Could an L-1 Visa work for you?
In order to be considered eligible for an L-1 Visa you need to be able to check most of the affirmations below:
- You have what is considered “specialized knowledge” about the activity of your company, or you are a manager or an executive in a foreign business entity.
- In the past three years you have worked abroad for at least 12 consecutive months.
- The company where you are employed abroad is related to the U.S. business you want to establish.
- The foreign entity where you are employed will continue to do business.
- Your purpose of arriving into U.S. is to open a new office location for your company that will be active and operational shortly after you will come in the United States as an L-1.
Understanding L-1 Requirements
In order to apply for an L-1 Visa you need to fulfill a list of requirements detailed below along with some forms of evidence that must be submitted to meet the requirements.
Requirement 1 – There must be a qualifying relationship between the petitioning U.S. entity and your entity abroad.
This means that there must be a corporate relationship between your new U.S. office and the foreign entity abroad, that the new office must be a branch, affiliate, subsidiary or parent of the foreign entity and both share common control and ownership.
How do I demonstrate that my new business in the United States has a qualifying relationship with a foreign company?
In order to demonstrate that your new office has a qualifying corporate relationship with the foreign entity (e.g. your overseas employer) you can include as evidence:
- Articles of incorporation, business licenses or other documents proving that U.S. business and the foreign entity have common ownership
- Annual reports that describe the corporate structure
- Corporate filings in the U.S. or abroad, contracts or other documents describing the corporate relationship
- Stock purchase agreements, capitalization table, voting rights agreements and any other documents that can be used of evidence to demonstrate ownership and control over the U.S. and foreign entities.
How do I demonstrate that I have worked the required amount of time abroad?
Another requirement that you need to demonstrate is employment overseas of at least 12 consecutive months in the last 3 years. Some of the documents you can submit to prove this are evidence of your work product, tax return documents showing employment, payroll records or pay stubs.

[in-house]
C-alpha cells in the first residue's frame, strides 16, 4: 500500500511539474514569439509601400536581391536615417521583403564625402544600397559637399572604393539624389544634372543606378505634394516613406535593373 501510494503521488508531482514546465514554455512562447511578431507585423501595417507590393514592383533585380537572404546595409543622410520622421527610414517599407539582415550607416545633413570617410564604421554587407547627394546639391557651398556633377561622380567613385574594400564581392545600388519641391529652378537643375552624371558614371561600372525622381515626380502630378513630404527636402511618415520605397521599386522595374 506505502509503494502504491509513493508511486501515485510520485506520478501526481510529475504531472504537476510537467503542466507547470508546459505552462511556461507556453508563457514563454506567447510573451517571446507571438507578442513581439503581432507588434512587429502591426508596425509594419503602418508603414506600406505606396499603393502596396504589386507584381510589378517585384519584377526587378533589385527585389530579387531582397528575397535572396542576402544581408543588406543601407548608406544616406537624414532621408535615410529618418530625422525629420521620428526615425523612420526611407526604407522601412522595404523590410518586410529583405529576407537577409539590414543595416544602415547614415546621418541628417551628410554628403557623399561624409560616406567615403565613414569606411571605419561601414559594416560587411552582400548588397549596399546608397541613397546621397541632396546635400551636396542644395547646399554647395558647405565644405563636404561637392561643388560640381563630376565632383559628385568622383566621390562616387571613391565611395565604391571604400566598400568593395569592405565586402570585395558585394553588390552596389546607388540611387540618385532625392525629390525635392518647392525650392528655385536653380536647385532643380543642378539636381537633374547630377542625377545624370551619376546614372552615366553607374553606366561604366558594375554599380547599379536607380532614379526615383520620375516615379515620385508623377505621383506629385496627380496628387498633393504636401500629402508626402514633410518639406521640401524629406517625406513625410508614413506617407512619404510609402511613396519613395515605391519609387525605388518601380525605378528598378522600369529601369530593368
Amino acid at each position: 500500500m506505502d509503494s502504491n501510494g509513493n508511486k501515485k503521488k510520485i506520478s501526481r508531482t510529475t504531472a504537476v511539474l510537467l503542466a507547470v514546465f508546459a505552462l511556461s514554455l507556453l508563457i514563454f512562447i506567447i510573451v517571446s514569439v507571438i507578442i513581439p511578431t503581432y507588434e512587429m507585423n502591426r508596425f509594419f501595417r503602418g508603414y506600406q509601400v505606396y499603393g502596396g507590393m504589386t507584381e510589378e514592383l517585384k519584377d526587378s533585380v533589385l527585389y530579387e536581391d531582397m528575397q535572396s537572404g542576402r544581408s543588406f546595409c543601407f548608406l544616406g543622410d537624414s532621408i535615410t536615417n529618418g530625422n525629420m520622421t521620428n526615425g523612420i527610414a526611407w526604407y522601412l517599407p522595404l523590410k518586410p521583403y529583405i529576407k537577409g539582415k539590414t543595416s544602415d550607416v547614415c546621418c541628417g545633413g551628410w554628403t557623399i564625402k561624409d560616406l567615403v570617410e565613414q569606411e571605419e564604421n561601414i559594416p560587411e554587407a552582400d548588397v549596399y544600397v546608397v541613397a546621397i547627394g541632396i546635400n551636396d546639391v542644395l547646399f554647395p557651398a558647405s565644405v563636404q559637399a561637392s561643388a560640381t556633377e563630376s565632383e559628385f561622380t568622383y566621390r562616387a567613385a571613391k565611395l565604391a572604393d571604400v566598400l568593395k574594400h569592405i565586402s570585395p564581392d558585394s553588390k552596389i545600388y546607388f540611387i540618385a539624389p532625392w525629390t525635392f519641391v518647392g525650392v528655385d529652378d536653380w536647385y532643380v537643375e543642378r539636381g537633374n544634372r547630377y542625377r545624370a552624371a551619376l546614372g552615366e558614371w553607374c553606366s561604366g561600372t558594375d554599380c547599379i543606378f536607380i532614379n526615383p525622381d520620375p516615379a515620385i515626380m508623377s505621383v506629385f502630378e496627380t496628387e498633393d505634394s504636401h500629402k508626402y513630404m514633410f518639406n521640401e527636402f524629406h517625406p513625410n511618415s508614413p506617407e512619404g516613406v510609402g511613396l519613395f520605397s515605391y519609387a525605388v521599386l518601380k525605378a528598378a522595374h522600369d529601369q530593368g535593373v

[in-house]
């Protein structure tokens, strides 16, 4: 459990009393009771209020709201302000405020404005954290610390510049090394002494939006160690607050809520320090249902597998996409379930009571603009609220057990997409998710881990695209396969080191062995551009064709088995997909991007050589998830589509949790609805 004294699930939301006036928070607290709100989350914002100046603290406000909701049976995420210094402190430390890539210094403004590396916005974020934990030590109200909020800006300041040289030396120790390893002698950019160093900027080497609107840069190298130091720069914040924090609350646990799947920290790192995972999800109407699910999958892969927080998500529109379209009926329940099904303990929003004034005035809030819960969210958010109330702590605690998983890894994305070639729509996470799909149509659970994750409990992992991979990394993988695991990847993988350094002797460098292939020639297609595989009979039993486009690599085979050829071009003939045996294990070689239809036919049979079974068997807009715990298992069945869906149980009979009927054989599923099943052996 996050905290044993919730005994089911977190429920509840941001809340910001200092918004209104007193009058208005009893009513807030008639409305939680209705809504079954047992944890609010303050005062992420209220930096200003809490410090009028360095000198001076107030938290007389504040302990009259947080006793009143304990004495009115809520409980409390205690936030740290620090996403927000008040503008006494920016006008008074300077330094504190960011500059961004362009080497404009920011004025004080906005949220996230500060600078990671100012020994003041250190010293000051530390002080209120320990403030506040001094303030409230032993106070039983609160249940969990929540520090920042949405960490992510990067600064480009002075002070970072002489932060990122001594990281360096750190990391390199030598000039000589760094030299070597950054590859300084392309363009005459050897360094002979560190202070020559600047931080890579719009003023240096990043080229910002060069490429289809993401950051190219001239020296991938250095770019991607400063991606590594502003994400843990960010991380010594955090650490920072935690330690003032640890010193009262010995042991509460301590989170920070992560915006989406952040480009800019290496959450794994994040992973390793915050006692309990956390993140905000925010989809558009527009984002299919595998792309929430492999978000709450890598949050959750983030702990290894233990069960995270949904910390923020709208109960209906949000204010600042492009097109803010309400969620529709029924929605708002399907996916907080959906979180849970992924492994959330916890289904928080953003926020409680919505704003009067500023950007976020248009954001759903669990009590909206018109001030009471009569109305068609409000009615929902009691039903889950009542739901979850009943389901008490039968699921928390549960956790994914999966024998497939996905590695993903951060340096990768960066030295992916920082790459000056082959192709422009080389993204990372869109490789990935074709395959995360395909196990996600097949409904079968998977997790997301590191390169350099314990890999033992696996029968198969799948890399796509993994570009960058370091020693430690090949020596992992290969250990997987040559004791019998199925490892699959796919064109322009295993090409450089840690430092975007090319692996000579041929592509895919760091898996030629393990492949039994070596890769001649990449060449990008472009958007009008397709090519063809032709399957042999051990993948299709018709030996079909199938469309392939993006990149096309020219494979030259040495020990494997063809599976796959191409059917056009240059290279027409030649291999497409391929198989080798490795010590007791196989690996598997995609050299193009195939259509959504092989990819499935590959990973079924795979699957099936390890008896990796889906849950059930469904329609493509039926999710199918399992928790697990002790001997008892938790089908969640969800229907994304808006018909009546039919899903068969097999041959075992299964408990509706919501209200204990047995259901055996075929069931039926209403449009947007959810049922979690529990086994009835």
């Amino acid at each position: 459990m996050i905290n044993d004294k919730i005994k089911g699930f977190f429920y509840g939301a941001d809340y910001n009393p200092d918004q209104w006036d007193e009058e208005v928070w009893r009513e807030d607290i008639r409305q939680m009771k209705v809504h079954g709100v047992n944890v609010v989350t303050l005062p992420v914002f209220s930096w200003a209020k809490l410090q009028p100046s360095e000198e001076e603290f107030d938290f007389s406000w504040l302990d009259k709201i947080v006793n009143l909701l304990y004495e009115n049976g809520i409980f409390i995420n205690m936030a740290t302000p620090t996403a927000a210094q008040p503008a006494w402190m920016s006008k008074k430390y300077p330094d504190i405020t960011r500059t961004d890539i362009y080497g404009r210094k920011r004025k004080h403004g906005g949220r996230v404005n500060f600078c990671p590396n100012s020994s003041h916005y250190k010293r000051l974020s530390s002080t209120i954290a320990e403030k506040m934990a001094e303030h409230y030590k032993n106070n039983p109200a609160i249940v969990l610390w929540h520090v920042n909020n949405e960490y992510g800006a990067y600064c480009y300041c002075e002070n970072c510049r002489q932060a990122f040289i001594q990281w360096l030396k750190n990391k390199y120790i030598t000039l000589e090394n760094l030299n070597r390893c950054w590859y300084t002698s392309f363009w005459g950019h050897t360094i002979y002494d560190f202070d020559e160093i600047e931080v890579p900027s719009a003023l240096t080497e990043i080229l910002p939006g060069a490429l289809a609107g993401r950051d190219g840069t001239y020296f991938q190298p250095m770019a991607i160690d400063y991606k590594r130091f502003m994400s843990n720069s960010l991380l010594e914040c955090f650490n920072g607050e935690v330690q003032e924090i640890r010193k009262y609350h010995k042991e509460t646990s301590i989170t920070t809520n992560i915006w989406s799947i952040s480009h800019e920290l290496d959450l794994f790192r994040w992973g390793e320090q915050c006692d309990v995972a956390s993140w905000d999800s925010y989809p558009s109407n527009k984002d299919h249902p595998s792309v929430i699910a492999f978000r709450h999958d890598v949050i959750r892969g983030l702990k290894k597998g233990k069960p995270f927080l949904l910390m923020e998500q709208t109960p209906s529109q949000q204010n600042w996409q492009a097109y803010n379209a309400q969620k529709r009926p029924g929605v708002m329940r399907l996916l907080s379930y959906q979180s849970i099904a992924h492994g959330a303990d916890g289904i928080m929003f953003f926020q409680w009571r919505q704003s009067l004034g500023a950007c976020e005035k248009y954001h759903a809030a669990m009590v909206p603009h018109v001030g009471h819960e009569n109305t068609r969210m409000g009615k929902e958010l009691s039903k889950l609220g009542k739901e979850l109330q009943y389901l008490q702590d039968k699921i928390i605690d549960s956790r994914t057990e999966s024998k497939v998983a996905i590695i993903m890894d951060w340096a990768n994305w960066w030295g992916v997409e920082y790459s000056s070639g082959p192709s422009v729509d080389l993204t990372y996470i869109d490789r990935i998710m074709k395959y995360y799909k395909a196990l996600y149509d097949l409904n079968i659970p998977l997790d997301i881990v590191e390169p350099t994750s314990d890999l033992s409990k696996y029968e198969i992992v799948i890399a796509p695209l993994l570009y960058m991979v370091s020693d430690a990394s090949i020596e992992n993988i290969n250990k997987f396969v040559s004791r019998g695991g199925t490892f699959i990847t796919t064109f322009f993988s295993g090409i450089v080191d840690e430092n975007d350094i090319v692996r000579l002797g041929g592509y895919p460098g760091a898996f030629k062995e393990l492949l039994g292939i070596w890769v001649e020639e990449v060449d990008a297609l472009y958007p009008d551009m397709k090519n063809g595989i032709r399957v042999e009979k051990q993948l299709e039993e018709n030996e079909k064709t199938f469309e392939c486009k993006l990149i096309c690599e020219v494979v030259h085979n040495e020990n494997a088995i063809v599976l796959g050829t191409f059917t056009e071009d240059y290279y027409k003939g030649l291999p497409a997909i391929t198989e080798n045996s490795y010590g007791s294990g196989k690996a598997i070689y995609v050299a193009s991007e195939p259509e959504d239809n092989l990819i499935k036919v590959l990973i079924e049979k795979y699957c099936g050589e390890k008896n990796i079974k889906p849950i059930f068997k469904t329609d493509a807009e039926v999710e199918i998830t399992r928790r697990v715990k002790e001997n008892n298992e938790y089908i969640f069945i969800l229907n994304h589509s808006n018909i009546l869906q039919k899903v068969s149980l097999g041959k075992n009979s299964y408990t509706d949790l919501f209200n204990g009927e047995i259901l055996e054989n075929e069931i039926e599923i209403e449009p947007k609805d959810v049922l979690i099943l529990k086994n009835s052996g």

How do I show that my overseas employment was in a qualifying capacity?
Besides having to demonstrate that you have worked overseas for 12 consecutive months, you also need to prove that your employment was in a specialized knowledge capacity, or having managerial and executive duties. Among the documents you can submit to prove this are performance reviews, organization charts that indicate your position in the company, organizational job descriptions used to detail your position in the company and your working relationship with positions above and below your job, a resume that describes your accomplishments, patents or any other type of evidence of technology, services / products the company has that have been based on your work.
Requirement 2 – Sufficient physical space must be secured for a new office.
Another requirement that you need to meet and prove is to have sufficient and appropriate physical space for your new office. How much space you need in order to be considered sufficient, depends on the nature of your business. No matter how much space you need, it has to be secured through lease, purchase or other means.
How do I prove that the new U.S. office has sufficient space to do business?
You can demonstrate that you have an office space and it has sufficient space for you to carry business by submitting evidence such as a signed lease agreement, a mortgage, or other proof that you have purchased a real estate, you can also use a business plan, marketing materials, or any other business documents that connect the activity of the business with the space you have acquired.
Requirement 3 – A new office must be active and operating within one year after the L-1’s admission to the United States if requesting an extension of stay.
The new office that you are registering for your U.S. office is meant to function for a “ramp up” period limited to one year. After one year you can submit for an extension of the L-1 visa if the new office meets the requirements which depend on the nature of your business and generally involve hiring additional employees, fulfilling contract orders, having a revenue stream, etc.
Requirement 4 – After 1 year the new office must support a managerial or executive position if you are requesting an extension of stay in the L-1A classification.
One of the conditions you need to fulfill in order to be able to extend your office after the one-year term is to have a business that is sufficiently active to support an executive or a manager. While during the first year, the manager or executive running the office might have to get involved in many hands-on activities that might go beyond his or her managerial tasks, after the first year passes, he or she will have to limit to their managerial tasks to obtain the extension.
How can you demonstrate that your office is functioning and able to support a manager or executive after the first year passes?
You can demonstrate that by submitting proofs such as bank statements, purchase orders, contracts, financial reports and any other evidence showing commercial activity, payroll records, position descriptions showing your business support employees and demonstrating the manager or executive is relieved of non-qualifying tasks, etc.